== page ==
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The artist Heimo Lattner is interested in searching for peculiarities of ways of thinking and common activities that sum up to our imaginary and real experience of a place. Based in Berlin, Lattner spent January to March 2008 in Beijing, on a scholarship by the Austrian Federal Ministry of Arts and Culture. His research focused on everyday life and on how it is coined by the sociopolitical reforms in the People’s Republic of China since the 1978 reform of the country.
Notes by Heimo Lattner:
"Hearing a voice makes us an earwitness. Being an earwitness can be understood as either an ethic or a political act. Songs constitute a collective memory and are a repository for societal scores.
In Ancient China music played an important role for harmony and longevity of the state. Usually the Emperors would take care of folk songs by emitting officers to collect songs and hence study the condition of the people.
After the foundation of the People’s Republic of China (declared in 1949 by Mao Zedong), revolutionary battle songs boomed; many were sung with new texts from the Soviet Union. Songs served as a means of propaganda and ideological tuition. Fort he first generation in the new People’s Republic songs carried values and ideals, they encouraged ideals and values as well as common spirit and the controlled emotions. Furthermore they suggested and at the same time satisfied the urge for a heroic, emotional atmosphere. Songs turned well behaved students into fearless revolutionaries.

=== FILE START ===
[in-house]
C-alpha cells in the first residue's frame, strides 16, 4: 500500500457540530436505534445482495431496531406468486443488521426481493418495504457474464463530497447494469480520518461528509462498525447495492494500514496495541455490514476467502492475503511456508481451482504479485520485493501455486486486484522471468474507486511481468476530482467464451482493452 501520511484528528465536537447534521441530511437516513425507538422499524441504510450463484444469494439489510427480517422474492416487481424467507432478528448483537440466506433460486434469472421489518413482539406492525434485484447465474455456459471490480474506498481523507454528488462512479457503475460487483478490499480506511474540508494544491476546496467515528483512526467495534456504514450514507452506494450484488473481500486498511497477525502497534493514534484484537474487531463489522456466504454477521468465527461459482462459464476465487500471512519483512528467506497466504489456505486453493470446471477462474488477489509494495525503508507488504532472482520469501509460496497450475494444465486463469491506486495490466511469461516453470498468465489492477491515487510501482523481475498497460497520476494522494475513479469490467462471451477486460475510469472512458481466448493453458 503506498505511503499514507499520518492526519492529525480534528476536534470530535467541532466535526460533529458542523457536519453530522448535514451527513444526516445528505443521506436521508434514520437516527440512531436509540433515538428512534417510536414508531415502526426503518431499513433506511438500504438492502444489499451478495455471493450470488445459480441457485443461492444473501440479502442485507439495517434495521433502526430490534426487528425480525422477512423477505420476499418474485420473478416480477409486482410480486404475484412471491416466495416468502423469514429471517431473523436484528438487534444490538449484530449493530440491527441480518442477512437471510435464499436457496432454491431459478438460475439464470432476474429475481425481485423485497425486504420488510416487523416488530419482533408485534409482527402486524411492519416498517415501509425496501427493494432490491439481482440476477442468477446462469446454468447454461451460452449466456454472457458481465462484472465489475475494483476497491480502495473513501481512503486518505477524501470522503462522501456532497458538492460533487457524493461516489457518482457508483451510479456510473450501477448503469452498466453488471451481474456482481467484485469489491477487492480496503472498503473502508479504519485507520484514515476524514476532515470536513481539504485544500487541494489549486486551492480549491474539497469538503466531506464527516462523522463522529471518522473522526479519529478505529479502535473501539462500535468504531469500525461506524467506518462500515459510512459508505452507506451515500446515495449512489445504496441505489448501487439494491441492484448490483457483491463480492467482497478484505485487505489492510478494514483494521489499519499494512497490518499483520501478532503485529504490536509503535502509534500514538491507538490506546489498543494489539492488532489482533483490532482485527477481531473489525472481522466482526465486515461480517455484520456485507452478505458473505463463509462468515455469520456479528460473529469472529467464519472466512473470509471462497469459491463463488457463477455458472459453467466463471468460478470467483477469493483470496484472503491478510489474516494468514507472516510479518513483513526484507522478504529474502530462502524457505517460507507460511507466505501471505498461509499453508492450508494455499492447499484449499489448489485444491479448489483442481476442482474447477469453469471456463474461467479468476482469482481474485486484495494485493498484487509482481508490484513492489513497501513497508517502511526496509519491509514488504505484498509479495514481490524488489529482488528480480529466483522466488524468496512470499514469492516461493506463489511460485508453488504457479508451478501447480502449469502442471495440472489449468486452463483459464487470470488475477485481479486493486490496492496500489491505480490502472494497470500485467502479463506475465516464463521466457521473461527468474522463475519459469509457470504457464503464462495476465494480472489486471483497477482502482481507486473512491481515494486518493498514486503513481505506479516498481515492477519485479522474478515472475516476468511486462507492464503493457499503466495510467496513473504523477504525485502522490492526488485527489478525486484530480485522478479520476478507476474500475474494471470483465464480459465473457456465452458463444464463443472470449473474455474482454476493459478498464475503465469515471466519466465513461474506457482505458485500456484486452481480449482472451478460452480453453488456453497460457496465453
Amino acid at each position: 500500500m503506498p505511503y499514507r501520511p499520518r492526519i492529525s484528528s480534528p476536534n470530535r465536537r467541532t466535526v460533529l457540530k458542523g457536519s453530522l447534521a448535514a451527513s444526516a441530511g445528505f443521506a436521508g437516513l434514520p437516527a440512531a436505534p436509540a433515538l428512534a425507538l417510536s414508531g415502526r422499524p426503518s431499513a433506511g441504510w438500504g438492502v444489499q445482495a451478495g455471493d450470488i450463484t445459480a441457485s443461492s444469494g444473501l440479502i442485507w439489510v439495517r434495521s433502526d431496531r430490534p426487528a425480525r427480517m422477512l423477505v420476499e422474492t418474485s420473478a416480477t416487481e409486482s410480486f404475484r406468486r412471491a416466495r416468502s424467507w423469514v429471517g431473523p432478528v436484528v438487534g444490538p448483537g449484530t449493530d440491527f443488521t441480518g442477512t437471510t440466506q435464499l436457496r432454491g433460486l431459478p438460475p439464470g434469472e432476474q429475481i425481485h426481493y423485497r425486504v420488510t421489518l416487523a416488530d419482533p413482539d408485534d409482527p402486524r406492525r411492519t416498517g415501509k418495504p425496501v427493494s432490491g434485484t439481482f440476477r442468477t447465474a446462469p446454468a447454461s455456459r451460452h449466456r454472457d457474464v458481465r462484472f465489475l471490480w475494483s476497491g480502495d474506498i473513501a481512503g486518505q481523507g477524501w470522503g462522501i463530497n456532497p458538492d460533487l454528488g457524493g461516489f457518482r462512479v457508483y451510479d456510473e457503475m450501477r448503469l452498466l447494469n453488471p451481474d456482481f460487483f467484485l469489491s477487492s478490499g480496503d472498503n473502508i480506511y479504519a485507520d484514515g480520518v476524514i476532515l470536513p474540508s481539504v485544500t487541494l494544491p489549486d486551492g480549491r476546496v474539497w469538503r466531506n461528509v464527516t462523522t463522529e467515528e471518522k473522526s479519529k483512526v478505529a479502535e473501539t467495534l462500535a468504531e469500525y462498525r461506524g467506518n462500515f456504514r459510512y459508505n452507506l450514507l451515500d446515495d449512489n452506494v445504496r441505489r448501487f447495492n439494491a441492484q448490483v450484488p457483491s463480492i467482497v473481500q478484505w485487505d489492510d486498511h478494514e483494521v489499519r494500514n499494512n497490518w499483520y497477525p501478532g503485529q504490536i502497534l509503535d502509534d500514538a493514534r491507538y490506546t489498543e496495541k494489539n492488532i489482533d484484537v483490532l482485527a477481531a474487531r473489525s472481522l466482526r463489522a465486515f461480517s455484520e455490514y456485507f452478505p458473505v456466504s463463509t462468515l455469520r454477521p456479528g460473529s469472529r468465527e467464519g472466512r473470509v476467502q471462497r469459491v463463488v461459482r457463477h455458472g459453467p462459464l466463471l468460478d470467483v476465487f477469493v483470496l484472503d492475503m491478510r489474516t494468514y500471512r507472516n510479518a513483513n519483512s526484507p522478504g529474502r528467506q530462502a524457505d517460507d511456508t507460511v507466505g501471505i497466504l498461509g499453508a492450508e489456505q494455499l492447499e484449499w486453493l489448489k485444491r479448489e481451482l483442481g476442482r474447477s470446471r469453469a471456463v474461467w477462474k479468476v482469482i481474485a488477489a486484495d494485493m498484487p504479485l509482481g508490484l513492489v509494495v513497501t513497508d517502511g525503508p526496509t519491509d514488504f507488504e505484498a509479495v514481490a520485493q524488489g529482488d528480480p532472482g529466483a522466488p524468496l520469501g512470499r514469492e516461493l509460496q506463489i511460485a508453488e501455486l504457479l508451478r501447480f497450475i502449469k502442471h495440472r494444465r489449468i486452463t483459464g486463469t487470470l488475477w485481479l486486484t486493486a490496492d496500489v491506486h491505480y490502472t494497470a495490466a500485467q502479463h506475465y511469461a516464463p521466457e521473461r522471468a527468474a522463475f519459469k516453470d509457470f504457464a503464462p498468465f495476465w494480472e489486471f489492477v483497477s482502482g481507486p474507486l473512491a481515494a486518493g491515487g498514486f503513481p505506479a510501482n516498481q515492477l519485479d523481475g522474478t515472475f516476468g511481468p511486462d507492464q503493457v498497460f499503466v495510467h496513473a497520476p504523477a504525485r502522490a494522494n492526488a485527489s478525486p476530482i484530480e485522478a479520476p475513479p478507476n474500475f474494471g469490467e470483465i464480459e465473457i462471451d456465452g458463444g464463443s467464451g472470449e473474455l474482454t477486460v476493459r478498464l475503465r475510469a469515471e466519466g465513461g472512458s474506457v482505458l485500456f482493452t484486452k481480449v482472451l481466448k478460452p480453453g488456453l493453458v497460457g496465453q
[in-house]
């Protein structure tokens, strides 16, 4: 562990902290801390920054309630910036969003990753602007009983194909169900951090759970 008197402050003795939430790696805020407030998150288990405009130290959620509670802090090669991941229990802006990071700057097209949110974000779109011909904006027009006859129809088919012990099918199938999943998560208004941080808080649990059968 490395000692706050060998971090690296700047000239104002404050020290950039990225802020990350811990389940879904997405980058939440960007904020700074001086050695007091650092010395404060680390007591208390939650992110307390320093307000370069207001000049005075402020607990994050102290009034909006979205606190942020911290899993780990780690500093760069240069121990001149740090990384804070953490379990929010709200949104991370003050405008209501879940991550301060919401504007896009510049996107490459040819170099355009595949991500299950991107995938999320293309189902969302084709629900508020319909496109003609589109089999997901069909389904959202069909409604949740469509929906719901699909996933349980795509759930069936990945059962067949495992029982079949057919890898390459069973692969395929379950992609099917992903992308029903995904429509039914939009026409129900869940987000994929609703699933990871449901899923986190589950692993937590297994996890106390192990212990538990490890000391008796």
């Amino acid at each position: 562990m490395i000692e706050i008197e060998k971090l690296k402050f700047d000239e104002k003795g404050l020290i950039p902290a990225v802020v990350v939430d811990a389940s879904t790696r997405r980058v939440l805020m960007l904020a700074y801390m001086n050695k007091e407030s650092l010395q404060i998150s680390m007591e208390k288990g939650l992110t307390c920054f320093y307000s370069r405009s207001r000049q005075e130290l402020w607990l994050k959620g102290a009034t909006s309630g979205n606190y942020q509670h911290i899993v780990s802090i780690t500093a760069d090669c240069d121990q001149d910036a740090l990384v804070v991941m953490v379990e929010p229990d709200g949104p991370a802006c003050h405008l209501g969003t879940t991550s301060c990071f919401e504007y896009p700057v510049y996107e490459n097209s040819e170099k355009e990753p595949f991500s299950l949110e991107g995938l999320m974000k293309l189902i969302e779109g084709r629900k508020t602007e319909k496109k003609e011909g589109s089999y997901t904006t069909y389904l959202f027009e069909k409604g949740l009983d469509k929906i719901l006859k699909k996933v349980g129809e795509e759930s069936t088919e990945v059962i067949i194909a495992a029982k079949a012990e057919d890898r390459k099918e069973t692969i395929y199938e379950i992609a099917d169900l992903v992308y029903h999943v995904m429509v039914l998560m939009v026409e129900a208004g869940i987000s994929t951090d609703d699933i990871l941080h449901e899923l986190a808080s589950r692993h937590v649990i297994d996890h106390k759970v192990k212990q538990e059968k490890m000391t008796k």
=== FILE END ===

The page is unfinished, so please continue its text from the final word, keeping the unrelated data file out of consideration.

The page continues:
During the peak period of the Cultural Revolutions, composition and presentations of music were subject to severe restrictions. A catchy Chinese music style was created from scratch. Traditional folk music was instrumentalised for revolutionary chants in order to promote Communism and attract a largely illiterate mass of people.
Singing was a more less spontaneous form of expression, or part of ritualized, everyday routine (e.g. „The East is Red“ at the beginning of conventions). In the intense experience of singing together, collective emotions are released and heightened to a state of ecstasy.
Singing has a great tradition in China and is still highly important to people, which becomes obvious in public places such as parks. What connects the past with presence here, is the current societal change China is experiencing and the desire to create a harmonious society. However, the conditions to realize this desire are even more difficult than before. The historical ideals are used up, their realizations have become history themselves. Emotions and desires are part of human nature, as well as the wish to understand what is going on. This can be witnessed in a tumbling, emotional and partly tremendously funny rhetoric in the public parks of Beijing."
(trans. and ed. by Anna Soucek)